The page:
Wycliffe Oparanya initiative to reward poor mothers on birth control

Governor Wycliffe Oparanya (holding a child) at Bukhungu Stadium on October 31, 2021, during the relaunch of the Kakamega County Maternal Child Health Fund; the Imarisha Afya ya Mama na Mtoto Programme, popularly known as Oparanya Care. [Nathan Ochunge, Standard]

Kakamega Governor Wycliffe Oparanya plans to introduce birth restrictions in the county due to the high cost of bringing up healthy children.

Mr Oparanya made the announcement during the relaunch of the Kakamega County Maternal Child Health Fund dubbed ‘Imarisha Afya ya Mama na Mtoto Programme’ at Bukhungu stadium last Thursday. According to Oparanya, pregnant women enrolled on the programme will be subjected to a two-child limit arrangement.

Under the initiative, Oparanya noted, beneficiaries must agree to a health timing and spacing of pregnancies. Beneficiaries, mainly pregnant women from poor and vulnerable households, have also been placed on mandatory family planning methods.

This is to ensure they give birth to children they can comfortably raise. 

“We will only give Sh2,000 cash incentive every time a pregnant woman goes to the clinic for up to two children. The spacing from one pregnancy to another is strictly three years,” said Oparanya.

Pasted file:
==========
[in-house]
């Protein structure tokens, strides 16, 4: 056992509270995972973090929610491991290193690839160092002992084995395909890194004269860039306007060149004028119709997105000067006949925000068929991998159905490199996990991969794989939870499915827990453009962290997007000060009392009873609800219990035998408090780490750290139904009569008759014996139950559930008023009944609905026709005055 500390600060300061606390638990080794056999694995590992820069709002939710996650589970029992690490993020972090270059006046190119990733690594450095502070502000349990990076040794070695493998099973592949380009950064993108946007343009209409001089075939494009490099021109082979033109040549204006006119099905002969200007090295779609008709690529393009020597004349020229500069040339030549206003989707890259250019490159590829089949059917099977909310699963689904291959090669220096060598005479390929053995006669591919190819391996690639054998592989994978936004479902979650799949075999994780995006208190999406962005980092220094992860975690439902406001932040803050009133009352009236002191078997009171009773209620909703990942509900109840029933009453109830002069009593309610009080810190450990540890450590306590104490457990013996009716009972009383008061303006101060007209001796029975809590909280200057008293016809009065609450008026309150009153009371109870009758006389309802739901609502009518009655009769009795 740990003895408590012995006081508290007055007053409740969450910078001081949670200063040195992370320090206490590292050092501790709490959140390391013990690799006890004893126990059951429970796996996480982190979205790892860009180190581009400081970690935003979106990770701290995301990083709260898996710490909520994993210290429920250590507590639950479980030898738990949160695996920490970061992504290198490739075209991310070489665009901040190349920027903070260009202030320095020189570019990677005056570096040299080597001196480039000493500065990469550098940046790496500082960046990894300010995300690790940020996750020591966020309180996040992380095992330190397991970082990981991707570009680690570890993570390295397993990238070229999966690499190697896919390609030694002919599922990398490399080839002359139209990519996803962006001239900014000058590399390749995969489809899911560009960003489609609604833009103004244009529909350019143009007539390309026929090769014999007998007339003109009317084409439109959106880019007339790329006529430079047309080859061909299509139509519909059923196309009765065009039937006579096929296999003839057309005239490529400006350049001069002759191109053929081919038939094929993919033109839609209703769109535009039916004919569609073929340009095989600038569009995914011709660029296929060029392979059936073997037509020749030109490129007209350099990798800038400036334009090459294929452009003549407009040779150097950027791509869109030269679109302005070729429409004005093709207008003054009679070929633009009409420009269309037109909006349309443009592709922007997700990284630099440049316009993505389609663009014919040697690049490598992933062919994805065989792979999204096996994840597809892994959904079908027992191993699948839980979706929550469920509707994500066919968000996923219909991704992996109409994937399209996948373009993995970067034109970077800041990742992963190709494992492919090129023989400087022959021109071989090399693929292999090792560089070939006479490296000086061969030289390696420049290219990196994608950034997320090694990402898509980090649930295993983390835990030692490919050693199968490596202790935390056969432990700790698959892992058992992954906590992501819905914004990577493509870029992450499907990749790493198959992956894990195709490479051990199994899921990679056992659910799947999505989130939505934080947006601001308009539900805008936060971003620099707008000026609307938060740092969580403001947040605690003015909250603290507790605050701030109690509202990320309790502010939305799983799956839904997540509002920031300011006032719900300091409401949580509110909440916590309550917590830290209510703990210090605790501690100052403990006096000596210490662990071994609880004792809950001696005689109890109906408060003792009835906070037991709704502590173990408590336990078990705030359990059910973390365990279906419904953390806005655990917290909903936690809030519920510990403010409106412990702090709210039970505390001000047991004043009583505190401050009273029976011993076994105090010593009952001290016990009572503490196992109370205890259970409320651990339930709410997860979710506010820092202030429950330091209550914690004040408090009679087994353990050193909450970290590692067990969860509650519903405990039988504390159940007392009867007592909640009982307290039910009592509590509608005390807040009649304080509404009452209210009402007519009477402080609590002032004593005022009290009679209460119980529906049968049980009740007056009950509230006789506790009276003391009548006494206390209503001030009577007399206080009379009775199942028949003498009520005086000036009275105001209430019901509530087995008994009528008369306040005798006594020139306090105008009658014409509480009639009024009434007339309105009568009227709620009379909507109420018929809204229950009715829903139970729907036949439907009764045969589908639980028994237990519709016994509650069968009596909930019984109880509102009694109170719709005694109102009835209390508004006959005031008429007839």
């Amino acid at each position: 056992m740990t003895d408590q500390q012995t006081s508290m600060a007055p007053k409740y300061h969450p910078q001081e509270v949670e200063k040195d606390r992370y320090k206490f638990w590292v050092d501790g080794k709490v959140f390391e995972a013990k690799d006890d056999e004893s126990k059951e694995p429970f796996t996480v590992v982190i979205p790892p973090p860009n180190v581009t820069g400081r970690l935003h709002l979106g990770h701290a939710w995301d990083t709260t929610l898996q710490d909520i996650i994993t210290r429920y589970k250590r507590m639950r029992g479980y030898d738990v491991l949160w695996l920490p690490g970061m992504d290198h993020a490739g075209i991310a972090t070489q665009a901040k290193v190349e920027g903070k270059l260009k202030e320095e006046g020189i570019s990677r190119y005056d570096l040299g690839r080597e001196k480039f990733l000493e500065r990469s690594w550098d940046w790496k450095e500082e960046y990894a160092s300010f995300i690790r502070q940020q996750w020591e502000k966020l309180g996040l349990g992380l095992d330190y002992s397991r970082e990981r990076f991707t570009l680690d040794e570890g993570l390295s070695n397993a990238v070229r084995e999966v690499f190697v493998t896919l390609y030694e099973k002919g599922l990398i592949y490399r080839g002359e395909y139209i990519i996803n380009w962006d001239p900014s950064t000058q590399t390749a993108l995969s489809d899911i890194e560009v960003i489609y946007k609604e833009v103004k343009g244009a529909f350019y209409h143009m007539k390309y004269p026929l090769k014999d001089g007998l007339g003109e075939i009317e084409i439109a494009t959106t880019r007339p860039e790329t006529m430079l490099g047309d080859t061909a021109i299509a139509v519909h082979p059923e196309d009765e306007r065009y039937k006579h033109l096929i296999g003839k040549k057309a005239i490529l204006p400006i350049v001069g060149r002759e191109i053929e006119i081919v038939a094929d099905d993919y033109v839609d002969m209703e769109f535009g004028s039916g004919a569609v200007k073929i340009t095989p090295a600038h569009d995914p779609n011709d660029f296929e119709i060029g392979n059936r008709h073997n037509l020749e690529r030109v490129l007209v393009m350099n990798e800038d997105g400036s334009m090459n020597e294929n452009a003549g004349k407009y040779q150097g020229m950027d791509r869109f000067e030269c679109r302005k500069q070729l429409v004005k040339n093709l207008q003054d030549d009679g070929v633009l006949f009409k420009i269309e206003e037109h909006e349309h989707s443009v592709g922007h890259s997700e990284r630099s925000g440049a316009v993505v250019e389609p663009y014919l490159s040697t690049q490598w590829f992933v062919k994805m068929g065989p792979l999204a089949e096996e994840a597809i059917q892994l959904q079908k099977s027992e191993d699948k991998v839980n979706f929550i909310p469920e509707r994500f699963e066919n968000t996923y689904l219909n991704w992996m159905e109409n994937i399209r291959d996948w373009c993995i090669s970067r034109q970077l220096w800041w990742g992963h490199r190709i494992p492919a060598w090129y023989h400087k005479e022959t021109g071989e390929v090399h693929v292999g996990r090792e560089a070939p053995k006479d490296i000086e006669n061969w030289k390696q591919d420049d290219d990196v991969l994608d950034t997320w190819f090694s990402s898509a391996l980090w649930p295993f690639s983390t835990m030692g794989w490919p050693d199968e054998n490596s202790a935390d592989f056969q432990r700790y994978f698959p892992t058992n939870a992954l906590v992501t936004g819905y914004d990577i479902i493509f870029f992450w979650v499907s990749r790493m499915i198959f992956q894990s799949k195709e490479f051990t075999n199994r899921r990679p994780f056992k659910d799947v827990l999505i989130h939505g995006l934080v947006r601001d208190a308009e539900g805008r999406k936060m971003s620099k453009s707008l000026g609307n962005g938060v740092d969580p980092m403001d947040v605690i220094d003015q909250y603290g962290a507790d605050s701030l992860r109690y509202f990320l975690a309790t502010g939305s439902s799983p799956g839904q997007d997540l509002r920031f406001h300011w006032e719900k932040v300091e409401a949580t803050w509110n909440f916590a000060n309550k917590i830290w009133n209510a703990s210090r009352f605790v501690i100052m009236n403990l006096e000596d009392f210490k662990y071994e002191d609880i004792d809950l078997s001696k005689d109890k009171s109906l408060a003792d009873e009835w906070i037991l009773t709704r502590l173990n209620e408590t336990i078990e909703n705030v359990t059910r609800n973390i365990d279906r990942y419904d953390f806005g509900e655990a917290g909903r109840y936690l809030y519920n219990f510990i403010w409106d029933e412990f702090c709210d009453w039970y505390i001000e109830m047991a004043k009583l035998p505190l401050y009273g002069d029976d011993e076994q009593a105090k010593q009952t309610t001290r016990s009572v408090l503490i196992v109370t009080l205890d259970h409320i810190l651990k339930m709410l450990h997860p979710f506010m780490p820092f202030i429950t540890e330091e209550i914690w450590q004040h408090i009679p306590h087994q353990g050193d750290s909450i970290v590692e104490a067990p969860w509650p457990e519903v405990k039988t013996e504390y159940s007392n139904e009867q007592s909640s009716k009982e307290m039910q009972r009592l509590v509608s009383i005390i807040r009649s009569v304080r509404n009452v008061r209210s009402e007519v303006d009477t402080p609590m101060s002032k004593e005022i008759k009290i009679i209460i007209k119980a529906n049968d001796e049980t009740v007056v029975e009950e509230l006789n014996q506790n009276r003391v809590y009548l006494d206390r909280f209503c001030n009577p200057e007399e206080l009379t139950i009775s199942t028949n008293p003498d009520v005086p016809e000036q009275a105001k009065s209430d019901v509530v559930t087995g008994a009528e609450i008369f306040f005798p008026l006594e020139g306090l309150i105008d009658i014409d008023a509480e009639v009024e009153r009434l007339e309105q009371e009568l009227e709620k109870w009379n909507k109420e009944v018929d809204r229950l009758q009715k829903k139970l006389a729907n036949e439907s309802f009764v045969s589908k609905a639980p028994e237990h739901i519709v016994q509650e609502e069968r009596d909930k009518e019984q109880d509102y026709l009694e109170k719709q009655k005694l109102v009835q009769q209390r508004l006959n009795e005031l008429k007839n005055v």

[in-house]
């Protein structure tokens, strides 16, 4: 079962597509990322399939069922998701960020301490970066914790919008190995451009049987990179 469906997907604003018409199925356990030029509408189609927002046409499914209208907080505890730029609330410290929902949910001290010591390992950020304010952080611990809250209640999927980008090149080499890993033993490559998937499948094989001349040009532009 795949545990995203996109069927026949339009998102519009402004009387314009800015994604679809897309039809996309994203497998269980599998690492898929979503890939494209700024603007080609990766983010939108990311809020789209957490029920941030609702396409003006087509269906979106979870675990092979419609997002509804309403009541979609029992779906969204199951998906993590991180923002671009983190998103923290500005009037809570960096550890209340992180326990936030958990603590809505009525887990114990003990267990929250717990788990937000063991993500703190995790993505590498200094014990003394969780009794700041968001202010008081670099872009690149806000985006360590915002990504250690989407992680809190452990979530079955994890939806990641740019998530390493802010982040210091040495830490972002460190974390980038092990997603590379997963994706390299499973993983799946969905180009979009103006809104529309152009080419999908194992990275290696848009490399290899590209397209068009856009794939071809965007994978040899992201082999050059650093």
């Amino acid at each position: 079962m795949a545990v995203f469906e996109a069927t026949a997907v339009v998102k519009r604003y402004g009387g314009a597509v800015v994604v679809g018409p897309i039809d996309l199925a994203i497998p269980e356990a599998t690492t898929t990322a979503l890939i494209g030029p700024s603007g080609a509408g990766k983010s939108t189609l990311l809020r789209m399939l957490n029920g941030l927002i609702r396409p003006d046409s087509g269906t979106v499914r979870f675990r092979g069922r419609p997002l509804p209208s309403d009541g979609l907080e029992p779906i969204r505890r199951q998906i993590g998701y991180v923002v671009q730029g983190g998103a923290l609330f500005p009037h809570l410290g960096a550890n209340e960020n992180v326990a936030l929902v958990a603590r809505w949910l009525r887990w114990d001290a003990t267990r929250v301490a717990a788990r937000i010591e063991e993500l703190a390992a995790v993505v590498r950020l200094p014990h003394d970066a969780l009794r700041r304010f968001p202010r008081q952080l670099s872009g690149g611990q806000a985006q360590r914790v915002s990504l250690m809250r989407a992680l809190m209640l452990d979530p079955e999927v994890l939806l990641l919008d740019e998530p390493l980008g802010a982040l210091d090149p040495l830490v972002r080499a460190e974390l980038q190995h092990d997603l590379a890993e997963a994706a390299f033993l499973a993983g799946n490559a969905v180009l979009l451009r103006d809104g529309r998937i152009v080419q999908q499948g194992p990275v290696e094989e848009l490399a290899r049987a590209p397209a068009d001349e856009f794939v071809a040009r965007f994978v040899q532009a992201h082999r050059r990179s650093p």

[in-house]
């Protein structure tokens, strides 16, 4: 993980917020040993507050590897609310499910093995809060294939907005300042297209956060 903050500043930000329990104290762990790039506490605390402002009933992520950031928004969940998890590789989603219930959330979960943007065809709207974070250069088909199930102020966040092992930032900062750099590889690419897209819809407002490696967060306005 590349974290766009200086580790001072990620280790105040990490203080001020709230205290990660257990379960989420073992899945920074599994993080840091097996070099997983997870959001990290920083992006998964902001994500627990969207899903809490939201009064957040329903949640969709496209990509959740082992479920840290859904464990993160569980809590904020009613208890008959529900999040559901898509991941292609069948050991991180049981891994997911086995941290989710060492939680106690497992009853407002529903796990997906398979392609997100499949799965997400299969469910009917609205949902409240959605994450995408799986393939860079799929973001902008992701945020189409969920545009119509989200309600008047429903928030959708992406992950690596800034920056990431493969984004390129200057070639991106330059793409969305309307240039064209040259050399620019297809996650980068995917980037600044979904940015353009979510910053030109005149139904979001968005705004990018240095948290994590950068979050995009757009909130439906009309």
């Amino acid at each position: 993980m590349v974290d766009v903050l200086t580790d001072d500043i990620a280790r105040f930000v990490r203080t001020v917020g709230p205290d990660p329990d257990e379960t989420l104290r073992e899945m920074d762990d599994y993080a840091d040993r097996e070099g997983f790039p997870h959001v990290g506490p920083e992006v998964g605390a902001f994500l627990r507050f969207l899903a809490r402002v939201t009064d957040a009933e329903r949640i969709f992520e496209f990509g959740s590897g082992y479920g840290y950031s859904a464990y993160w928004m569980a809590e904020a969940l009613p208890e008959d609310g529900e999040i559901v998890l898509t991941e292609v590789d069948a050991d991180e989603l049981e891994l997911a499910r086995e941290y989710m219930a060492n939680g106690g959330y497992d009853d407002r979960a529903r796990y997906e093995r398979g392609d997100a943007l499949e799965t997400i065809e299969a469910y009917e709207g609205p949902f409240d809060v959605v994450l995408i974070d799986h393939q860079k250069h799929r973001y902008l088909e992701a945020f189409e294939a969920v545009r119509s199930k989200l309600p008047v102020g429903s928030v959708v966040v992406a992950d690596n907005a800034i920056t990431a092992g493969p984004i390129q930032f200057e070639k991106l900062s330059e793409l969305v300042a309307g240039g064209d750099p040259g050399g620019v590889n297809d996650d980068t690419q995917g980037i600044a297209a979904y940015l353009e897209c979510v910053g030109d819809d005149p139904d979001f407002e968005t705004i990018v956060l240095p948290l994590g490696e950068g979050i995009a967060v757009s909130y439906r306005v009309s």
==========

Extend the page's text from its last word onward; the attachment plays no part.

The county chief said beneficiaries would be delisted from the initiative as soon as the children attain 18 months.

He added: “If a woman decides to get a third child, she will be deregistered from the programme and will not qualify to receive the Sh2,000 cash incentive. She will have to carry the burden.” 

He noted that the new initiative that has received support from the United Nations International Children’s Emergency Fund (UNICEF) would encourage mothers to attend antenatal clinics and take up family planning.  

“In the expanded programme, we want to focus on the uptake of antenatal clinics in the first trimester and a comprehensive follow up on all immunisation stages for children as well as focusing on family planning and birth registration of our children,” said Oparanya.

UNICEF Country Representative Maniza Zaman, who was represented by Wangui Karanja, the Chief of Zonal UNICEF office in Kisumu, noted that the county was on the right track.

Ms Karanja said mothers who attended antenatal clinics in 2013, were 30.3 per cent and the number of fully immunised children stood at 81.8 per cent.

Wangui noted that skilled deliveries accounted for 44.2 per cent, while uptake of family planning stood at 29.5 per cent in the same year.

“Cash transfers are known to effectively alleviate poverty. The Oparanya Care programme has been a success and in the new programme, most vulnerable women and children will get social protection through access to food and good nutrition,” said Wangui.  

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